classification
Title: [doc] Unintuitive error when using generator expression in class property
Type: behavior Stage: needs patch
Components: Documentation Versions: Python 3.11, Python 3.10, Python 3.9
process
Status: open Resolution:
Dependencies: Superseder:
Assigned To: docs@python Nosy List: abarry, corey, docs@python, mark.dickinson, serhiy.storchaka, steven.daprano, xiang.zhang
Priority: normal Keywords:

Created on 2016-05-04 14:34 by corey, last changed 2021-12-12 00:51 by iritkatriel.

Messages (5)
msg264819 - (view) Author: Corey Farwell (corey) Date: 2016-05-04 14:34
```
class A:
    B = range(10)
    C = frozenset([4, 5, 6])
    D = list(i for i in B)
    E = list(i for i in B if i in C)
```

```

coreyf@frewbook-pro /tmp [1]> python3 a.py
Traceback (most recent call last):
  File "a.py", line 1, in <module>
    class A:
  File "a.py", line 5, in A
    E = list(i for i in B if i in C)
  File "a.py", line 5, in <genexpr>
    E = list(i for i in B if i in C)
NameError: name 'C' is not defined
```

Why should I be able to access B but not C?
msg264821 - (view) Author: Anilyka Barry (abarry) * (Python triager) Date: 2016-05-04 15:00
Using a simple metaclass shows that definition order is not at fault here:

>>> class PrintOrder(dict):
...   def __setitem__(self, item, value):
...     print(item, value)
...     super().__setitem__(item, value)
...
>>> class Show(type):
...   def __prepare__(name, bases): return PrintOrder()
...
>>> class A(metaclass=Show):
...   B = range(10)
...   C = frozenset([4, 5, 6])
...   D = list(i for i in B)
...   E = list(i for i in B if i in C)
...
__module__ __main__
__qualname__ A
B range(0, 10)
C frozenset({4, 5, 6})
D [0, 1, 2, 3, 4, 5, 6, 7, 8, 9]
Traceback (most recent call last):
  File "<stdin>", line 1, in <module>
  File "<stdin>", line 5, in A
  File "<stdin>", line 5, in <genexpr>
NameError: name 'C' is not defined

However, the following works:

>>> def local_definition():
...   F = frozenset([4, 5, 6])
...   class A(metaclass=Show):
...     B = range(10)
...     C = frozenset([4, 5, 6])
...     D = list(i for i in B)
...     E = list(i for i in B if i in F)
...   return A
...
>>> local_definition()
__module__ __main__
__qualname__ local_definition.<locals>.A
B range(0, 10)
C frozenset({4, 5, 6})
D [0, 1, 2, 3, 4, 5, 6, 7, 8, 9]
E [4, 5, 6]
<class '__main__.local_definition.<locals>.A'>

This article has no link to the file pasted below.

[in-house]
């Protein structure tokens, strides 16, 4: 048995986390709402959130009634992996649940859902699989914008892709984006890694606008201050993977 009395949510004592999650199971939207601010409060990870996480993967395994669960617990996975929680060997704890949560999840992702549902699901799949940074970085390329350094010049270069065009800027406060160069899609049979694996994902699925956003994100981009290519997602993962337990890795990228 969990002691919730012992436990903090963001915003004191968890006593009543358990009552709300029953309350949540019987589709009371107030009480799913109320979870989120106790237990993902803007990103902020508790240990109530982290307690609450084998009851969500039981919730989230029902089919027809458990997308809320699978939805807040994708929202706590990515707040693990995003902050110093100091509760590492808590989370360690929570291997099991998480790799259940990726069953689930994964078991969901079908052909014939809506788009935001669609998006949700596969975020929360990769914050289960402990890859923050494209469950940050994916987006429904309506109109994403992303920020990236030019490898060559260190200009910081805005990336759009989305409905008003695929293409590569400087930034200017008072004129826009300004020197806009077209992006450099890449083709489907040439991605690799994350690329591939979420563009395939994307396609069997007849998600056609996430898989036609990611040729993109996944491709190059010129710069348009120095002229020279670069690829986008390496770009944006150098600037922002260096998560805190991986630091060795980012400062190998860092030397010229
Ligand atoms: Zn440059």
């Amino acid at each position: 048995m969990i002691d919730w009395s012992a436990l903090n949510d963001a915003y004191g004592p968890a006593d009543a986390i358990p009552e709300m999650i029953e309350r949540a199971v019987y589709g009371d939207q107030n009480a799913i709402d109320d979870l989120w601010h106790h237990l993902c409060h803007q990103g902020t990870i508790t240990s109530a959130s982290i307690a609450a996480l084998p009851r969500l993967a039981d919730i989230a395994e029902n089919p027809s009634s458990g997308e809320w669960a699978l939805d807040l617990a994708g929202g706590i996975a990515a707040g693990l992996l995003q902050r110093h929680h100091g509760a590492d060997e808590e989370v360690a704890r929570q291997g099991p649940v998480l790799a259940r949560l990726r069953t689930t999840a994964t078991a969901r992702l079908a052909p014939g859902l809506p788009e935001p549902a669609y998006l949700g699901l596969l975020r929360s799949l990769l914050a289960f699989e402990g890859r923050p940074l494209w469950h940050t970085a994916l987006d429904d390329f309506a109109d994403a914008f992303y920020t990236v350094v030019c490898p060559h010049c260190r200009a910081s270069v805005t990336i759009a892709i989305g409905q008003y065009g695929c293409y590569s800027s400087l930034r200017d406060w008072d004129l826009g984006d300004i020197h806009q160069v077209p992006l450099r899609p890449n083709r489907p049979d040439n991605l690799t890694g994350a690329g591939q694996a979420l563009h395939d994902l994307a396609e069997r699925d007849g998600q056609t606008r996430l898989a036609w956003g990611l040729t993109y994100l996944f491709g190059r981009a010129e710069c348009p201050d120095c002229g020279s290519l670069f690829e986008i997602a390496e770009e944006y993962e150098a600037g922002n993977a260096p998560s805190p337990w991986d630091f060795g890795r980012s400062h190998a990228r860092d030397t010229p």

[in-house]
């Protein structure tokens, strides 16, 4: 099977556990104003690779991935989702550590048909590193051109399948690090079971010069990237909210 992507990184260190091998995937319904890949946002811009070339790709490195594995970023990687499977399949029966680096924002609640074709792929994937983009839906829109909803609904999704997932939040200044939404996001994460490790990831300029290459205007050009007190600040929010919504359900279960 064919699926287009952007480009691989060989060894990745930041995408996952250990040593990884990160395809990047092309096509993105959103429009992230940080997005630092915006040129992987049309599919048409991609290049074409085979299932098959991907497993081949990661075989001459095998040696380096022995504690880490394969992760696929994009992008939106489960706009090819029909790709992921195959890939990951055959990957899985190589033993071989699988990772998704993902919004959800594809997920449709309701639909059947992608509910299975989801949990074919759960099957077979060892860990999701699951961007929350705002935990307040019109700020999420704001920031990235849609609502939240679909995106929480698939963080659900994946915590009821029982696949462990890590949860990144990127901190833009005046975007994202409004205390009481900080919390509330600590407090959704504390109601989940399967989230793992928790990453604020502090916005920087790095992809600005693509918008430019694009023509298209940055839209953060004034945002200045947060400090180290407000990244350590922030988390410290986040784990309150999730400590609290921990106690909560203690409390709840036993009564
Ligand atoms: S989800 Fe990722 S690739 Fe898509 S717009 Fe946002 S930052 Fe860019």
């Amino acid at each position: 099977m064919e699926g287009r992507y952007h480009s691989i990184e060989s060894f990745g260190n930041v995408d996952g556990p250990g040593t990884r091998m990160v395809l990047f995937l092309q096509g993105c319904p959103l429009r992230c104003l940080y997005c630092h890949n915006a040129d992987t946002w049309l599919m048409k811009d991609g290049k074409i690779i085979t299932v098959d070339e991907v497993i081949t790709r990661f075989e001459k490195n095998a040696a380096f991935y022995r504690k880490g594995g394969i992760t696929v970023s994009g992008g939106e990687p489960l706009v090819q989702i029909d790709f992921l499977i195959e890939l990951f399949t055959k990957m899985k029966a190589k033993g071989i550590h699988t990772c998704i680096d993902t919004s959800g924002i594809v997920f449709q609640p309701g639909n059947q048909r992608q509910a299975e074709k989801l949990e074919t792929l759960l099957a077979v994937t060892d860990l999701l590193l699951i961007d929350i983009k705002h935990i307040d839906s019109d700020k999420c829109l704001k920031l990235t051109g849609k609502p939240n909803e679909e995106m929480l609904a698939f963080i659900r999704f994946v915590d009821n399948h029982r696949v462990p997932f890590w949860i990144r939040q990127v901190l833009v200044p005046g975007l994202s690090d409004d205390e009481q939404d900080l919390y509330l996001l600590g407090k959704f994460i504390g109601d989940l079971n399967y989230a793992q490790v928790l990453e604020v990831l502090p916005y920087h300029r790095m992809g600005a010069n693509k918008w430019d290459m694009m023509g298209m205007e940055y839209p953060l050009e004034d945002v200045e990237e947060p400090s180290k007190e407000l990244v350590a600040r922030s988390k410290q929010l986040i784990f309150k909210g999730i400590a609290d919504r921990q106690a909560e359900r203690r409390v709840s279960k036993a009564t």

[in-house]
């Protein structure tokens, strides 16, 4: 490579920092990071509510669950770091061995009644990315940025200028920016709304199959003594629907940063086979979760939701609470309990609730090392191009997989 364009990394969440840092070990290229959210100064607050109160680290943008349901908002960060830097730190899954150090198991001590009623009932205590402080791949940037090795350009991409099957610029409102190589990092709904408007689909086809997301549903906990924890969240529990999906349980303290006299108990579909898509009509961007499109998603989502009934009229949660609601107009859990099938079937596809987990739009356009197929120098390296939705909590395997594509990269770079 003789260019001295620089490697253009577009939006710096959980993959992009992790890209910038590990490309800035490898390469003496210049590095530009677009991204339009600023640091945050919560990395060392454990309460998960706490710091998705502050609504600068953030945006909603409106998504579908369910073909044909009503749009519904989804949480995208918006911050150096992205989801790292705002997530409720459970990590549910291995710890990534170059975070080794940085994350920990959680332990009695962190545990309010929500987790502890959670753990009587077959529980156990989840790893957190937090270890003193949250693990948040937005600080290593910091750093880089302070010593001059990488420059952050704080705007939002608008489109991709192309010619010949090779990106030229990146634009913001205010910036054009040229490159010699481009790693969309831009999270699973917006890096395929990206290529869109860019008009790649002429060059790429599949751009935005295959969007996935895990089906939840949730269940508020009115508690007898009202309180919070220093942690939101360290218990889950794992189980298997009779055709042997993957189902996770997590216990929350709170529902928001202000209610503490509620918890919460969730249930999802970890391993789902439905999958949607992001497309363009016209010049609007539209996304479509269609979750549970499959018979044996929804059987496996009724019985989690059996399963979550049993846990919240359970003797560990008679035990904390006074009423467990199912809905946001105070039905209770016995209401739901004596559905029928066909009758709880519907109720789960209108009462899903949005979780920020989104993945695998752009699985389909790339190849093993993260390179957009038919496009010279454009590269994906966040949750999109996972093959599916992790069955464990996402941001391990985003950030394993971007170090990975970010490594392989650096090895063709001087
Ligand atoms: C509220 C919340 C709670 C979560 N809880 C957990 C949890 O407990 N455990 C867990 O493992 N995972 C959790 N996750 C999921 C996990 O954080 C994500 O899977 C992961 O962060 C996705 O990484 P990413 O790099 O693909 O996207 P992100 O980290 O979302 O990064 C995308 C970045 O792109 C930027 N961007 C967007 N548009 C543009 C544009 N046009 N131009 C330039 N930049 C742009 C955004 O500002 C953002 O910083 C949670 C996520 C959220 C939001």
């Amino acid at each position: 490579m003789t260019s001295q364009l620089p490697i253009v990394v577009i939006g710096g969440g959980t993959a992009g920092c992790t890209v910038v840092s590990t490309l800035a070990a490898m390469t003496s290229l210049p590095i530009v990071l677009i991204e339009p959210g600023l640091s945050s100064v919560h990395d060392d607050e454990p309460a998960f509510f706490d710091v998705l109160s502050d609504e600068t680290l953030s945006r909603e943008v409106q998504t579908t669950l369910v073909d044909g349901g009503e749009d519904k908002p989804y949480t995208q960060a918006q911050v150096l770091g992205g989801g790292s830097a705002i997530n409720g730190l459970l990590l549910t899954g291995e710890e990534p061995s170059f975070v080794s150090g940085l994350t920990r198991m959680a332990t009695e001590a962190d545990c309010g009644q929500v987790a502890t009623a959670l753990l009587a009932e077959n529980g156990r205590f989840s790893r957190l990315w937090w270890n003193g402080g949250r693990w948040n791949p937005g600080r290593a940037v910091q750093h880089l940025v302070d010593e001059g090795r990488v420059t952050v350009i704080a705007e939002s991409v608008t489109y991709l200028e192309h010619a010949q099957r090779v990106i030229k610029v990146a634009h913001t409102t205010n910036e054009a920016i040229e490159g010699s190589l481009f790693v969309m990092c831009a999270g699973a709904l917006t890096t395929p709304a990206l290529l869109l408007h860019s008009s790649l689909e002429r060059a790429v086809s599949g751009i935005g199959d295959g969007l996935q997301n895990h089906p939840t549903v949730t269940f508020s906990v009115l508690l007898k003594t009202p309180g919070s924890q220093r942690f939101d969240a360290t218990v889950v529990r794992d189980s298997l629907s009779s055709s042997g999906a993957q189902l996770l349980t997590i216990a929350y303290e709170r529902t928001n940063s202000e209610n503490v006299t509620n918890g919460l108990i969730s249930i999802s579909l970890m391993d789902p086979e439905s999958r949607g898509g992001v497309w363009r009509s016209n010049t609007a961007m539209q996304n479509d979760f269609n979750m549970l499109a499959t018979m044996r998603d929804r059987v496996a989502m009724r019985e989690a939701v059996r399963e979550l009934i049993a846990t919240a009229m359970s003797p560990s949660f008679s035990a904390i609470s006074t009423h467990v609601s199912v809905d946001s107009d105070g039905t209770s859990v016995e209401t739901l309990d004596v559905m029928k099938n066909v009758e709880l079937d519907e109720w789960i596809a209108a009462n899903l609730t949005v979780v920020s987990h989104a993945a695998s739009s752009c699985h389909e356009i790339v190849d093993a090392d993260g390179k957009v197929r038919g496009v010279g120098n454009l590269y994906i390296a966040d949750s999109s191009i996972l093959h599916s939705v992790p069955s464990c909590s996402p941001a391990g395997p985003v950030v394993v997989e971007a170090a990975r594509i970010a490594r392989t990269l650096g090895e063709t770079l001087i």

Sounds like either an inconsistency between 'for' and 'if' parts of generator expressions, or something weird about the way generator expressions work that I'm unaware of.

Furthermore, this isn't documented in the tutorial, the functional programming How-To, the 2.4 release notes or the PEP 289:

https://docs.python.org/3/tutorial/classes.html#generator-expressions
https://docs.python.org/3/howto/functional.html#generator-expressions-and-list-comprehensions
https://docs.python.org/3/whatsnew/2.4.html#pep-289-generator-expressions
https://www.python.org/dev/peps/pep-0289/
msg264830 - (view) Author: Steven D'Aprano (steven.daprano) * (Python committer) Date: 2016-05-04 15:54
On snap! Nicely found! This seems to have something to do with the way generator expressions are run inside their own scope.

In Python 2.7, a list comprehension in a class sees the locals correctly:

py> class K:
...     a = 2; x = [a+i for i in range(a)]
...
py> K.x
[2, 3]


But change the list comp to a generator expression, and the situation is different:


py> class K:
...     a = 2; x = list(i for i in range(a))  # Okay
...     b = 2; y = list(b+i for i in range(a))  # Raises
...
Traceback (most recent call last):
  File "<stdin>", line 1, in <module>
  File "<stdin>", line 3, in K
  File "<stdin>", line 3, in <genexpr>
NameError: global name 'b' is not defined


In Python 3, list comps use the same sort of temporary scope as genexprs, and sure enough, the list comp fails with the same error as the generator expression.
msg264845 - (view) Author: Mark Dickinson (mark.dickinson) * (Python committer) Date: 2016-05-04 18:31
The outer for loop in a generator expression is evaluated immediately; everything after that is evaluated lazily. This was a deliberate design choice: see https://www.python.org/dev/peps/pep-0289/#early-binding-versus-late-binding for some rationale. This explains why you're able to access "B". The inability to access "C" is due to the usual rule for Python scope resolution: class scopes are skipped when examining nested scopes.

The early evaluation of the outermost for is covered in the docs, here: https://docs.python.org/2/reference/expressions.html#generator-expressions

"""
However, the leftmost for clause is immediately evaluated, so that an error produced by it can be seen before any other possible error in the code that handles the generator expression.
"""

So this behaviour is by design, though there may be a doc issue here. Changing components and versions accordingly.
msg348191 - (view) Author: Serhiy Storchaka (serhiy.storchaka) * (Python committer) Date: 2019-07-19 18:39
See also issue3692.
History
Date User Action Args
2021-12-12 00:51:42iritkatrielsettitle: Unintuitive error when using generator expression in class property -> [doc] Unintuitive error when using generator expression in class property
versions: + Python 3.9, Python 3.10, Python 3.11, - Python 2.7, Python 3.5, Python 3.6
2019-07-19 19:00:22serhiy.storchakalinkissue35625 superseder
2019-07-19 18:39:56serhiy.storchakasetnosy: + serhiy.storchaka
messages: + msg348191
2016-05-04 18:31:34mark.dickinsonsetversions: + Python 3.6, - Python 3.2, Python 3.3, Python 3.4
nosy: + mark.dickinson, docs@python

messages: + msg264845

assignee: docs@python
components: + Documentation, - Interpreter Core
2016-05-04 16:01:45xiang.zhangsetnosy: + xiang.zhang
2016-05-04 15:54:43steven.dapranosetnosy: + steven.daprano
messages: + msg264830
2016-05-04 15:00:56abarrysetnosy: + abarry

messages: + msg264821
stage: needs patch
2016-05-04 14:34:33coreycreate